Live A Live (PS5) Review

Live A Live (PS5) Review

Preservation has become a more prominent topic in the world of gaming. With older platforms being harder to obtain, and iconic experiences costing a fortune, companies have started to revisit some of their best, and forgotten experiences. This recent boom has also caused various companies to correct mistakes from the past. One of the biggest was not publishing Live A Live in the West, something Square Enix fixed with the Nintendo Switch version, which is now available on other platforms. Given these platforms have a bit more power, is this the definitive way to experience Live A Live, or are you best off getting a portable version?

What makes Live A Live an exciting experience is how it approaches the core story. Instead of having a single linear adventure that involves some kind of journey, it’s eight episodes that chronicle a single experience. This makes them pretty easy to digest, especially since each one is around two or three hours, with widely different settings.

Live A Live Review 1

Lovely Backgrounds

One focuses on Feudal Japan, another on the Wild West, with more on the present, future, and more. Due to this choice, the stories are not quite at the level you’d expect from Square at that time. To put it into perspective, it was released between Final Fantasy VI and Chrono Trigger back in ’94. Still, each adventure has its charm, mostly from feeling pretty unique. The various settings make the experiences stand out; with each going so fast, it’s hard to get sick of them.

Perhaps the most surprising thing is how robust the core experience is. There are hidden paths, alternate routes, some surprises, for the time, mechanics, and a lot of charm. Depending on how much you explore, it can easily take another hour or two just looking for secrets, alternate paths, or better items.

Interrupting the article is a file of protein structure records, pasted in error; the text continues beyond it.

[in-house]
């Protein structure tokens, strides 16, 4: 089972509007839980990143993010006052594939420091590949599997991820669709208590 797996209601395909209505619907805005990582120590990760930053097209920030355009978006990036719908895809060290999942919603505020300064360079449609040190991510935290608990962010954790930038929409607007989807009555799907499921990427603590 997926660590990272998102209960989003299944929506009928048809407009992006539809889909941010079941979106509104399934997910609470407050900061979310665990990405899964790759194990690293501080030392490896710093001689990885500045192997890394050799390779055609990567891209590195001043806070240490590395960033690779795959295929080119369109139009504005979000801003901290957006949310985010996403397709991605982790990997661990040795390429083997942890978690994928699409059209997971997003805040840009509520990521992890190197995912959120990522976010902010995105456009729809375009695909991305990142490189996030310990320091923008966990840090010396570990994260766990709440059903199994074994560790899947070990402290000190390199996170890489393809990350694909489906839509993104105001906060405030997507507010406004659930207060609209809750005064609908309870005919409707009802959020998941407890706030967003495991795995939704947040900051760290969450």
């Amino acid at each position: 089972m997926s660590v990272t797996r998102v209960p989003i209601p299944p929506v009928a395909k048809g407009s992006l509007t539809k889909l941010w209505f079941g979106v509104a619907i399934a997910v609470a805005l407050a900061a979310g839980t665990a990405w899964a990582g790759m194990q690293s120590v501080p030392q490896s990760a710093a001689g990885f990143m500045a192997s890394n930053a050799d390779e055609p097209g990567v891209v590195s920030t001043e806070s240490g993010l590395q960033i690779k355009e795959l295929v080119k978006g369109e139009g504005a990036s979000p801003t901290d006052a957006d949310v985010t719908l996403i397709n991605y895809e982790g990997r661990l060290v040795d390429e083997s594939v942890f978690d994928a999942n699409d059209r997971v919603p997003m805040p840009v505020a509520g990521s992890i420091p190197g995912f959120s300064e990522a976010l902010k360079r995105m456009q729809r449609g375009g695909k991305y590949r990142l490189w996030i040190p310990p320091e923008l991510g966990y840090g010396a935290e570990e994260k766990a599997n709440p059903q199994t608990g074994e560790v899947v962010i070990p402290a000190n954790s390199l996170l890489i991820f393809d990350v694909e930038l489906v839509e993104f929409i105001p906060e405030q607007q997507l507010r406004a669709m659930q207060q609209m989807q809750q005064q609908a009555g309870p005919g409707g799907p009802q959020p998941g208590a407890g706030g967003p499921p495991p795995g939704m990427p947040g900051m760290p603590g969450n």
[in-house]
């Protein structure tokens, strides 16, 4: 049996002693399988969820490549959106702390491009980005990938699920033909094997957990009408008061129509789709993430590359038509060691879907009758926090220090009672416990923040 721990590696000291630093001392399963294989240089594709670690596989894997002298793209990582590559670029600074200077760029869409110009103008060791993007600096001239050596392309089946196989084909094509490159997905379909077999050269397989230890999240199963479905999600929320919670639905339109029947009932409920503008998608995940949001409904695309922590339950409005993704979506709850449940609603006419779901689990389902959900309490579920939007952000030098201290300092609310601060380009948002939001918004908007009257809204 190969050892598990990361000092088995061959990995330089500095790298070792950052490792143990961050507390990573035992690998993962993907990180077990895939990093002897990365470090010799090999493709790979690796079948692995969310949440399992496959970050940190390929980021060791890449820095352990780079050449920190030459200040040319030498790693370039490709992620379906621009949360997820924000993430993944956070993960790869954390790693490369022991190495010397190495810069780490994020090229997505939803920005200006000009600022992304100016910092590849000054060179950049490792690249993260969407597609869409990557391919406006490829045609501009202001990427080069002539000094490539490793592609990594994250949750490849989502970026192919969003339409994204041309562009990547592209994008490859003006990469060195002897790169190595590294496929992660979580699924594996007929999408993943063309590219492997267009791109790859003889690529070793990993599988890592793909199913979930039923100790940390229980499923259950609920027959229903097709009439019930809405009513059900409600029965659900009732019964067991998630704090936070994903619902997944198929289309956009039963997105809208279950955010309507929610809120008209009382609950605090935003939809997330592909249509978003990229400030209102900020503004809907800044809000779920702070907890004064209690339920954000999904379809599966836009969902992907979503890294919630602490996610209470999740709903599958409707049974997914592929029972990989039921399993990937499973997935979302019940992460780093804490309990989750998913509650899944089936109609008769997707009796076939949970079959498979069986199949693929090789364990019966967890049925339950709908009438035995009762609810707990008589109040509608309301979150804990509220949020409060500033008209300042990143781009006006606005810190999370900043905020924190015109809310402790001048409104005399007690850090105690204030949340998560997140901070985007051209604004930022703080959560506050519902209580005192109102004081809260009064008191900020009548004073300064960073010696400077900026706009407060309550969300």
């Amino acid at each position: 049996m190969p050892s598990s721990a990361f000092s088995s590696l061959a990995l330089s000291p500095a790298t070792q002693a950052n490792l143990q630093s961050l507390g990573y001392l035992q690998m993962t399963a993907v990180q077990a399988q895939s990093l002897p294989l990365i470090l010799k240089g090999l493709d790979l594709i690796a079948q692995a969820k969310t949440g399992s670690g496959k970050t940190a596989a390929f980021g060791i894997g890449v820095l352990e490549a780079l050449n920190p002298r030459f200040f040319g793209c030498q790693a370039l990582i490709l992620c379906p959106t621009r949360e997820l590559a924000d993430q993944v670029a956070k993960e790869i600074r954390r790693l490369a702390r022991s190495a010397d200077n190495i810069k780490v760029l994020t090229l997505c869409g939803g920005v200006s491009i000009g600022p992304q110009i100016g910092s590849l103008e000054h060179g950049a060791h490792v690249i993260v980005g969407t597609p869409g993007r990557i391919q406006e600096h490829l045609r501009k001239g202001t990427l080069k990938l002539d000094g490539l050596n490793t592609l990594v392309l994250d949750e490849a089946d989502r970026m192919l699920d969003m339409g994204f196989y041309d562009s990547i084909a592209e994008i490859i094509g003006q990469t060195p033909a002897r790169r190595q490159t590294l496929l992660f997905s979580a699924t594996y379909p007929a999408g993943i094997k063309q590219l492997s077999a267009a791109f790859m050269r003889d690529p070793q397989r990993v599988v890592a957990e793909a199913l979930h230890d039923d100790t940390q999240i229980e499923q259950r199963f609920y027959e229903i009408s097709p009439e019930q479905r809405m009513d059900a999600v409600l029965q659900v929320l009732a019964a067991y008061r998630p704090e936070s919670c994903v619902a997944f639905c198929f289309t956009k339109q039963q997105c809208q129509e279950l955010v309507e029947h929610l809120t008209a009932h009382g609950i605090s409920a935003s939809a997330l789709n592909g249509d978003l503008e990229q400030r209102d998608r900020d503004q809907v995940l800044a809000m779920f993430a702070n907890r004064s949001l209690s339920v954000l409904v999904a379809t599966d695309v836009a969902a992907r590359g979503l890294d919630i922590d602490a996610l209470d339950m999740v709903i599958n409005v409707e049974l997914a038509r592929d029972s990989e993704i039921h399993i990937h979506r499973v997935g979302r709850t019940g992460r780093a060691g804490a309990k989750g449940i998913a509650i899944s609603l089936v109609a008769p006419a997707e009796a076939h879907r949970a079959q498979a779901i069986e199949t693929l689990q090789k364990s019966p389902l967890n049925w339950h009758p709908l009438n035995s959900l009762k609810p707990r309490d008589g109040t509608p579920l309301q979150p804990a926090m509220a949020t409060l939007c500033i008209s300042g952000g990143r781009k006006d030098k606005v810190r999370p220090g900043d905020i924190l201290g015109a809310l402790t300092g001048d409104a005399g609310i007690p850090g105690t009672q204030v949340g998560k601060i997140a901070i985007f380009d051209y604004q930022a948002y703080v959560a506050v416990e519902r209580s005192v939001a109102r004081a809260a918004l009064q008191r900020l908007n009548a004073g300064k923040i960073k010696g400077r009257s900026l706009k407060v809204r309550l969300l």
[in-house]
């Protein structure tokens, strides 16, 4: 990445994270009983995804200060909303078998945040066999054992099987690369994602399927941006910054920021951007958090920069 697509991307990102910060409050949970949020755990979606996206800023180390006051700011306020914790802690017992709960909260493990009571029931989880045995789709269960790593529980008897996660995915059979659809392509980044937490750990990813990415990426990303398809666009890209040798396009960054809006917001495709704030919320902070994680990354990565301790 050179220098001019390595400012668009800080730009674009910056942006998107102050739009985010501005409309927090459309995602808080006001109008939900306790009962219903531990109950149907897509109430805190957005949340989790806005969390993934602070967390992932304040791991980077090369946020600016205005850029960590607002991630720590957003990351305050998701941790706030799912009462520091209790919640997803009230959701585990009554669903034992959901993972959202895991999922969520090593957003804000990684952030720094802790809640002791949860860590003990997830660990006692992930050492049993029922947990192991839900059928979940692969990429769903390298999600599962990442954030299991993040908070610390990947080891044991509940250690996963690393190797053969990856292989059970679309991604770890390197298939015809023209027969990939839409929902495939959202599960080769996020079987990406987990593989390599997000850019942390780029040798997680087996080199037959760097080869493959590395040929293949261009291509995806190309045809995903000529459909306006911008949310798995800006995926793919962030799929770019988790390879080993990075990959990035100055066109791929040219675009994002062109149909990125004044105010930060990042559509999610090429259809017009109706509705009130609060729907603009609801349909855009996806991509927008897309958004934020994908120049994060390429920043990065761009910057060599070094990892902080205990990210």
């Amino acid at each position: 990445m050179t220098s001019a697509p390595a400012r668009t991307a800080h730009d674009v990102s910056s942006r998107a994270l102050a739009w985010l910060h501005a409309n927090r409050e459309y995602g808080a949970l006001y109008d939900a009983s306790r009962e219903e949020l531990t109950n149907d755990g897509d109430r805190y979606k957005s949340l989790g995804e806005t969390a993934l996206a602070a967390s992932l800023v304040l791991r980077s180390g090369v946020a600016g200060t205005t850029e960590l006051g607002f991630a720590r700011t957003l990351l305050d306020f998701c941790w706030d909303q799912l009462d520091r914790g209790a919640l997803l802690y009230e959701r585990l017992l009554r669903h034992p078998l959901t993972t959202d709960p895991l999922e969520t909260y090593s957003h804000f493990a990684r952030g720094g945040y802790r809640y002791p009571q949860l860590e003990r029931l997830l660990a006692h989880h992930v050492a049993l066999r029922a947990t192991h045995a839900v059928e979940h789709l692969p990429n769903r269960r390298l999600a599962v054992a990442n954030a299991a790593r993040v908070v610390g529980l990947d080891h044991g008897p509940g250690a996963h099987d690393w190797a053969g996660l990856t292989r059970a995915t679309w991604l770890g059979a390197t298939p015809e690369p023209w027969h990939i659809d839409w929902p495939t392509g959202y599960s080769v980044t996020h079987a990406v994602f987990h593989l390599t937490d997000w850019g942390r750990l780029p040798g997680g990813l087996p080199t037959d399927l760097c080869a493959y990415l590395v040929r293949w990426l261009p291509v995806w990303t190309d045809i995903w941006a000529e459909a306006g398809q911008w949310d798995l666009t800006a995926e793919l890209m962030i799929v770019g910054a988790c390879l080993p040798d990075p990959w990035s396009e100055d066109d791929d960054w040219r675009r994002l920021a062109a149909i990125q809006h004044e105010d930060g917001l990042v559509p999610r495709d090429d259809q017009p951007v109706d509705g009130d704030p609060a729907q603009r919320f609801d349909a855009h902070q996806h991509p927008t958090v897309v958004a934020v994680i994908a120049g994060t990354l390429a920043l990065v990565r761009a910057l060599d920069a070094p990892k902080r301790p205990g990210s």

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So Many Choices

Unfortunately, it’s a relatively simple RPG. Since every adventure is meant to be completed in a couple of hours, there is only so much that can occur. For example, players can unlock new attacks, find better gear, or even a companion, but most fights involve using the same handful of tricks. In some cases, a few attacks are so overpowered that they break the balance.

There are also a lot of considerations that can help or hurt depending on your perspective. These include a lack of MP, finite items, healing fully between battles, etc. This makes it incredibly easy to overwhelm enemies or go all out without paying the price.

It isn’t all bad, though. There are various ways to approach each adventure, giving them a different overall experience. This, along with possibly missing a secret or three, gives Live A Live a fair amount of replay value long-term. Especially when you know there is an event you missed, or a detail skipped.

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In addition to having a solid foundation, the improved visuals help a lot. The team did a fantastic job making these settings stand out and bringing out the original charm. It’s remade like this shows respect for the source, which is always delightful to see.

Live A Live (PS5) Review Verdict

Live a Live (PS5): It's great to see Square Enix reach into their past and allow a new generation to experience some of its best titles. While there are some negatives to Live A Live, such as weak combat and bite-size adventures, these quirks work in portable versions favors. Sure, this version loads slightly faster, so much of the performance quirks are part of the software itself. Since this isn't quite a complete remake, the differences are marginal at best. Mark

von 10

[Editor’s Note: Due to us previously covering the Nintendo Switch version, this review is based on that. Live A Live was reviewed on PlayStation 5, and a copy was provided for review purposes.]

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